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The Economic Impact of Non-Compliance in the Carbon-Offset Market

  • Political Science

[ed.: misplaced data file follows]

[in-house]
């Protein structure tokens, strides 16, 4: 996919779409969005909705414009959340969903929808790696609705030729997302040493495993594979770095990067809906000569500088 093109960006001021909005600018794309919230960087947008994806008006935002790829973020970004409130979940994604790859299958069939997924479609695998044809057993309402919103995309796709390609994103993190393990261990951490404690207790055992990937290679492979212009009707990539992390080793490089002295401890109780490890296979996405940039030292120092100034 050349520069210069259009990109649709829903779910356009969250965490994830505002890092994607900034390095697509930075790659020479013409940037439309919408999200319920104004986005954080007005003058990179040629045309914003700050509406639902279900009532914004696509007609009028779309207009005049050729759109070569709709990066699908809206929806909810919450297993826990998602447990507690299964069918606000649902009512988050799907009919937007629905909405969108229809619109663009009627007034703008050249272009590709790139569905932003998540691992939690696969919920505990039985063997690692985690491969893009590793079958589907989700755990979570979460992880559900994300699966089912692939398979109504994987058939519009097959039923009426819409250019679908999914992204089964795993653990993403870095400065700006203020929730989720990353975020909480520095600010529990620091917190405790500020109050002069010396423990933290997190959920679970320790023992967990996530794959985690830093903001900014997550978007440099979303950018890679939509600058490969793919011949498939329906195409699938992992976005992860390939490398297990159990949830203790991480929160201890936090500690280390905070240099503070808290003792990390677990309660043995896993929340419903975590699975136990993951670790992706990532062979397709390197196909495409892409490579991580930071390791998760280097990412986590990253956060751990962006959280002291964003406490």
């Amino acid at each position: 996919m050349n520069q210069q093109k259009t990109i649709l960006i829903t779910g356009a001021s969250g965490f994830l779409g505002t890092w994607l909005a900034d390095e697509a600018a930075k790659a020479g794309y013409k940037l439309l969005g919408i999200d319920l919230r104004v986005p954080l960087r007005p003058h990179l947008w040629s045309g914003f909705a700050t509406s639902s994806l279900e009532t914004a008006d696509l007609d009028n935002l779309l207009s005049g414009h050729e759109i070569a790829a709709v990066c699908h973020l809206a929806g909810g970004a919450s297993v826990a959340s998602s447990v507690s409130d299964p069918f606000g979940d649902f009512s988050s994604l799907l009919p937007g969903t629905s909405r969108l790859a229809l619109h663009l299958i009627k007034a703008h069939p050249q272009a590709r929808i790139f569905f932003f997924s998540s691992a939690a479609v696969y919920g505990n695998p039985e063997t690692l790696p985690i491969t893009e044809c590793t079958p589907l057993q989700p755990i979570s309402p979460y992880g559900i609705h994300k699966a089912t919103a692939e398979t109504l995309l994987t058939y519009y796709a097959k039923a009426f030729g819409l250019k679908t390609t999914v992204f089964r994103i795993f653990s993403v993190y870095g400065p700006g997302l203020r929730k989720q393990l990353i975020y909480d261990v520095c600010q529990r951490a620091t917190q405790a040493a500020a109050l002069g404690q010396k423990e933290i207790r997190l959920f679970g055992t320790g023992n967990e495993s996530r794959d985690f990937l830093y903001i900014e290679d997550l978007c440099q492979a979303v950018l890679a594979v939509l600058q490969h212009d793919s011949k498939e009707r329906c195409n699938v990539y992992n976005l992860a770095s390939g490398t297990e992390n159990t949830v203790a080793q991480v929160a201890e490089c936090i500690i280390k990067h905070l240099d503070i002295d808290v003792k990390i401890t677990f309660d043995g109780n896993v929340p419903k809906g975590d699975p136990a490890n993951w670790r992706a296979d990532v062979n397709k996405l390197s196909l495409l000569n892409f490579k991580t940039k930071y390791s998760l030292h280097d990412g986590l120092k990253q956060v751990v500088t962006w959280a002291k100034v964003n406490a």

Carbon offset markets have been suggested as a cost effective means of reducing GHG emissions. This paper develops a model of heterogeneous emitters and producers to examine the consequences of non-compliance on the performance of the carbon-offset market. The analysis begins with the derivation of demand and supply curves for carbon offsets based on perfect compliance. The paper then considers the impact of non-compliance by producers on the supply of carbon offsets. Results show that the extent of producers' non-compliance decreases with an increase in the audit probability and/or an increase in the penalty per unit of non-compliance. In addition, the number of producers participating in the carbon offsets market is shown to increase with an increase in the carbon-offset price. Based on the supply and demand curves, the analysis then considers the price and the quantity traded that are established by private firms that are engaged in carbon offset trading. The key role of the traders is to guarantee, based on the amount of monitoring that is undertaken, that the emitters purchase only carbon offsets that actually correspond to sequestered carbon. Both an oligopolistic and a monopolistic trading sector structure are considered. The analysis then examines two different organizational structures for the group that monitors producer compliance a group owned by the firms and a government-run agency. The results of the analysis show that both monitoring groups always undertake sufficient monitoring to ensure that full compliance is achieved thus, while non-compliance is possible, it does not occur in equilibrium. Since the level of monitoring effectively determines the amount of carbon that is sequestered and that can be traded, a monitoring group owned by the traders can achieve monopoly profits for the sector, even when it is oligopolistic. Although the formation of a government monitoring agency can potentially increase traded output and lower the price paid by emitters, these changes are likely to be small, particularly when the trading sector is monopolistic.

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